SEOUL (Reuters) - China should not repatriate the increasing number of North Korean escapees it has arrested in recent months, because severe punishment faces those sent home, a U.N. human rights investigator said on Friday.
At least 30, if not more, North Korean escapees have been rounded up in raids across China since mid-April, families and activist groups told Reuters this month, in what activists have called a “severe” crackdown.
At the time, the Chinese foreign ministry told Reuters it was not aware of any arrests. Activists and lawyers say there is no sign yet that the North Koreans have been deported.
“Information suggests China may have recently strengthened the search for North Korean escapees in collaboration with the government of North Korea,” said Tomas Ojea Quintana, a U.N. special rapporteur for human rights in North Korea.
“Repatriated North Koreans are at great risk of serious human rights violations, including torture,” Quintana told reporters in the South Korean capital of Seoul.
“The government of North Korea criminalises those who cross the border irregularly.”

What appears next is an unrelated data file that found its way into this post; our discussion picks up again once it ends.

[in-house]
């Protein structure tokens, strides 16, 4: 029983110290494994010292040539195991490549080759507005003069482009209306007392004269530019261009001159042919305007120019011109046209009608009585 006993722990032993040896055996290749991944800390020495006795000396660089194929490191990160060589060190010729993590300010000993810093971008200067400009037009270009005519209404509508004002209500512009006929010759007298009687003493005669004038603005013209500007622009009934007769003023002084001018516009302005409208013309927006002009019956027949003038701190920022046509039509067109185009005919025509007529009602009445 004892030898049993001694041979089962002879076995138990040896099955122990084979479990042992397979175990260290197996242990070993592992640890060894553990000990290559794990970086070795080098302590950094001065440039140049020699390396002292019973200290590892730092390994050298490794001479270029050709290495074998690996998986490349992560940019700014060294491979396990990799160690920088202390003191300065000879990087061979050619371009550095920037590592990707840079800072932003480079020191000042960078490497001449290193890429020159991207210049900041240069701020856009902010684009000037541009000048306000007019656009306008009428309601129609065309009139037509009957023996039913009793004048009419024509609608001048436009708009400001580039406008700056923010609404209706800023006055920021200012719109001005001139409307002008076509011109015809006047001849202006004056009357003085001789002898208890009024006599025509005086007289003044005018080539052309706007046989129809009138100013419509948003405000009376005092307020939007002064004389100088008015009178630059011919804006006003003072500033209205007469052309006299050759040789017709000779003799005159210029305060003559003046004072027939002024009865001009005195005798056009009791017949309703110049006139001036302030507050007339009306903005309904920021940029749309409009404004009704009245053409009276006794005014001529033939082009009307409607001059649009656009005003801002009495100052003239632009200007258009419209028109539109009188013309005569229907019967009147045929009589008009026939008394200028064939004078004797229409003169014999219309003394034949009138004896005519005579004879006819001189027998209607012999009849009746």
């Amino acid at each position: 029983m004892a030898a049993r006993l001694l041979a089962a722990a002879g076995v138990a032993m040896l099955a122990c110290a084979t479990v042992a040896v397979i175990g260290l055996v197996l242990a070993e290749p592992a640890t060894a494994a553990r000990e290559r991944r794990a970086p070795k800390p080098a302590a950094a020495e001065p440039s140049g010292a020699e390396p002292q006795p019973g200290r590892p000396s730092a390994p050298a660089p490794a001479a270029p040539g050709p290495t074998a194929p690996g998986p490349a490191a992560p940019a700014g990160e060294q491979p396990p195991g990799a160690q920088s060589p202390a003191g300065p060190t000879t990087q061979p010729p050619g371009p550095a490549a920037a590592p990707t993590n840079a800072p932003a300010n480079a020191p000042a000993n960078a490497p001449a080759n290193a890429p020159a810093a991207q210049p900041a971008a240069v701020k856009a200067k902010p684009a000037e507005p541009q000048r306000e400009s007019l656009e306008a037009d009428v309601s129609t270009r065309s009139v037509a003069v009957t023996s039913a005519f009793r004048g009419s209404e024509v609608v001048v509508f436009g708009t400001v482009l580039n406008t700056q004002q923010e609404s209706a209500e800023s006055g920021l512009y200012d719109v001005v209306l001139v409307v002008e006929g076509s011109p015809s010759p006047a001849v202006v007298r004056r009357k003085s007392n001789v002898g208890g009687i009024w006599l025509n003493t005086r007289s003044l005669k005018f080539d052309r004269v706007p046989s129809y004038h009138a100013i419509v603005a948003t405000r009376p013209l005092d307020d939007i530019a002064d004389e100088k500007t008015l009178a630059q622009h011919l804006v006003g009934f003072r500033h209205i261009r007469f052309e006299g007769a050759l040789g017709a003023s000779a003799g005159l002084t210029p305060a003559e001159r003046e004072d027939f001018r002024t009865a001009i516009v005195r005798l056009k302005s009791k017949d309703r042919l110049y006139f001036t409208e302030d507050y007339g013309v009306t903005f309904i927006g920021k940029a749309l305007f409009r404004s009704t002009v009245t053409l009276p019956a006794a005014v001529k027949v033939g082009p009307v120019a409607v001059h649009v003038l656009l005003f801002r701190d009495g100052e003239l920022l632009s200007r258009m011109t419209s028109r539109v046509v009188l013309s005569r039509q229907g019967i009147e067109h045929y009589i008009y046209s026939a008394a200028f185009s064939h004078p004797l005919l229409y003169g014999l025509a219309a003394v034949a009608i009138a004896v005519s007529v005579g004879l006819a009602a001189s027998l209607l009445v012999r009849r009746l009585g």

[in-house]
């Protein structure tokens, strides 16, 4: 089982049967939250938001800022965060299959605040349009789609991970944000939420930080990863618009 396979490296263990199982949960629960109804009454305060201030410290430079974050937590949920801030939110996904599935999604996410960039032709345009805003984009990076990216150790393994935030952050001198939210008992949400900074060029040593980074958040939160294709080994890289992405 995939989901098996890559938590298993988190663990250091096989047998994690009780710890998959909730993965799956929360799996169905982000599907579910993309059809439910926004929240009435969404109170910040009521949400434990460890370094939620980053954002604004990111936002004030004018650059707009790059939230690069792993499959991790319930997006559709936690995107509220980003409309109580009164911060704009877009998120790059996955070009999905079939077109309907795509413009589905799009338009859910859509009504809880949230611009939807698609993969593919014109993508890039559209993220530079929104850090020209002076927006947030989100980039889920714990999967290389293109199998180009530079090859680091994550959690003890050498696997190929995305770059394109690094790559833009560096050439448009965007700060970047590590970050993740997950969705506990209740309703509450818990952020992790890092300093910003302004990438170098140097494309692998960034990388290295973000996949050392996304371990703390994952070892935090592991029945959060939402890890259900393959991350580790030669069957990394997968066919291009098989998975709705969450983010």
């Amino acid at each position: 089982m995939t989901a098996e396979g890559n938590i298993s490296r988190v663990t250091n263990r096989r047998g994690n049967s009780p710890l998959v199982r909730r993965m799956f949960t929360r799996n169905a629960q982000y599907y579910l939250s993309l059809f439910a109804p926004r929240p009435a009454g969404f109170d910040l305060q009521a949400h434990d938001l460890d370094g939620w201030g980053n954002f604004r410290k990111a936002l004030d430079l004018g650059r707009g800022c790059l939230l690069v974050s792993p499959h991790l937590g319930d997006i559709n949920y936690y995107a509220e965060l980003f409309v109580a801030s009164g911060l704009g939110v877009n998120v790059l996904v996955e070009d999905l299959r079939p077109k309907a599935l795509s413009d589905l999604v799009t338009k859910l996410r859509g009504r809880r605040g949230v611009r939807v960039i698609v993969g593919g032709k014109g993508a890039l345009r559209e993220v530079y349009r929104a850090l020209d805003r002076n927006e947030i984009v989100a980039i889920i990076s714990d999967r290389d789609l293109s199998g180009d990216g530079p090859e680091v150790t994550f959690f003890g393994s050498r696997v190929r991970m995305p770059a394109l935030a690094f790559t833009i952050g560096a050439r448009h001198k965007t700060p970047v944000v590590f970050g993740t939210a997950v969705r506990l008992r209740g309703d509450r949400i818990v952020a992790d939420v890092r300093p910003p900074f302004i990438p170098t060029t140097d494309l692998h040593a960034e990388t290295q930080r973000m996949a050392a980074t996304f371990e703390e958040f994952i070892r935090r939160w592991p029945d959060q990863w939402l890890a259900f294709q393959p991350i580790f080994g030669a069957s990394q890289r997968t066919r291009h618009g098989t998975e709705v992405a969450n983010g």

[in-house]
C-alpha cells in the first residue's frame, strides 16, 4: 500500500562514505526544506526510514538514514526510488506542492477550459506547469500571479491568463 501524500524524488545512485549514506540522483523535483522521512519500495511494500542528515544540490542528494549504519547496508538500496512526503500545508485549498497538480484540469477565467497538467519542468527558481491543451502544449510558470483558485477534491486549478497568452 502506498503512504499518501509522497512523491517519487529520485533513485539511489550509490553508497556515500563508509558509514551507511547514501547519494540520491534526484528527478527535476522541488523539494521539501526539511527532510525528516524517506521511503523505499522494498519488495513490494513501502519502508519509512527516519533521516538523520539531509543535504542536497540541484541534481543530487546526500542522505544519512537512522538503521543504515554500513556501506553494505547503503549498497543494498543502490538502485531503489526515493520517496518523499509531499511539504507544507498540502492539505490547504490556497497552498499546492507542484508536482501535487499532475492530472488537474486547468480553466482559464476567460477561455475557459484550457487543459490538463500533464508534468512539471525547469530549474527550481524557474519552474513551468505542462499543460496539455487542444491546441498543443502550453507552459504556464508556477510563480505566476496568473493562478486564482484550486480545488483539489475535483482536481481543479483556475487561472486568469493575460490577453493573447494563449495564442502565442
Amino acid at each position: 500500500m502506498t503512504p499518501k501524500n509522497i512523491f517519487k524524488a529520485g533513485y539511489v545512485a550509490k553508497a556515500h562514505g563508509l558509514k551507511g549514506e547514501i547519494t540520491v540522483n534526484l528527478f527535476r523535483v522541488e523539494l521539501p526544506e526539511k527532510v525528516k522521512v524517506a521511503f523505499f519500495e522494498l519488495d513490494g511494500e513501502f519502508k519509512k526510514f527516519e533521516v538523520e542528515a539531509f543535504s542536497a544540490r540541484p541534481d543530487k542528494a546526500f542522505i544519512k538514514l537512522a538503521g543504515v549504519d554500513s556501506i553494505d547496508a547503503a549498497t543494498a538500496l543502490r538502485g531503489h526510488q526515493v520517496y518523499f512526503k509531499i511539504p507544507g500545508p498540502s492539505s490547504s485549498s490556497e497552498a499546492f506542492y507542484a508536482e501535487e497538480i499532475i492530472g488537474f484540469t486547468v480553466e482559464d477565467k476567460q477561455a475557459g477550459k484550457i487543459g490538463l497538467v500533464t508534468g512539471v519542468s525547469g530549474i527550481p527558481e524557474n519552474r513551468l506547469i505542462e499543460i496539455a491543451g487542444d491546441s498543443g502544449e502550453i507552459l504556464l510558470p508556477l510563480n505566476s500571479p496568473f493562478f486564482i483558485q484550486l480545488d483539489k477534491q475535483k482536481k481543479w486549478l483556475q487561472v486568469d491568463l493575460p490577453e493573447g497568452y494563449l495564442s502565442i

Quintana said he had raised concerns over the fate of North Korean escapees detained in China, and discussed the issue with South Korean officials during his trip to Seoul.
Escapees may face particularly severe punishment, including being sent to political prison camps, if they intended to defect to South Korea or if they were helped by Christian groups, he said.
Quintana displayed an old lock that he had been given by a boy who escaped from North Korea.
“He gave me this lock as a symbol of the need to open up the country,” Quintana said.
The United Nations has previously raised concern over North Korea’s continued use of political prison camps, and Quintana said people “live in fear of being sent to them”.
The North Korean government plays a role in exacerbating the country’s food shortages, he added.
North Korean officials have adopted “failing economic and agricultural policies”, including central rationing systems plagued by shortcomings and discriminatory allocation, he said.
Climate conditions, infertile land, and the negative impact of sanctions had contributed to food insecurity, Quintana said.
“At the same time the government is not developing conditions where people can securely access food through markets without being criminalised.”
He said he supported the reopening of the Kaesong industrial complex in North Korea, which was a joint economic project with South Korea that has been shut down for several years.
The jobs provided to North Koreans at the factories there improved employees’ lives and as a human rights matter, the project should be reopened, Quintana said.
Reporting by Josh Smith; Editing by Clarence Fernandez, Robert Birsel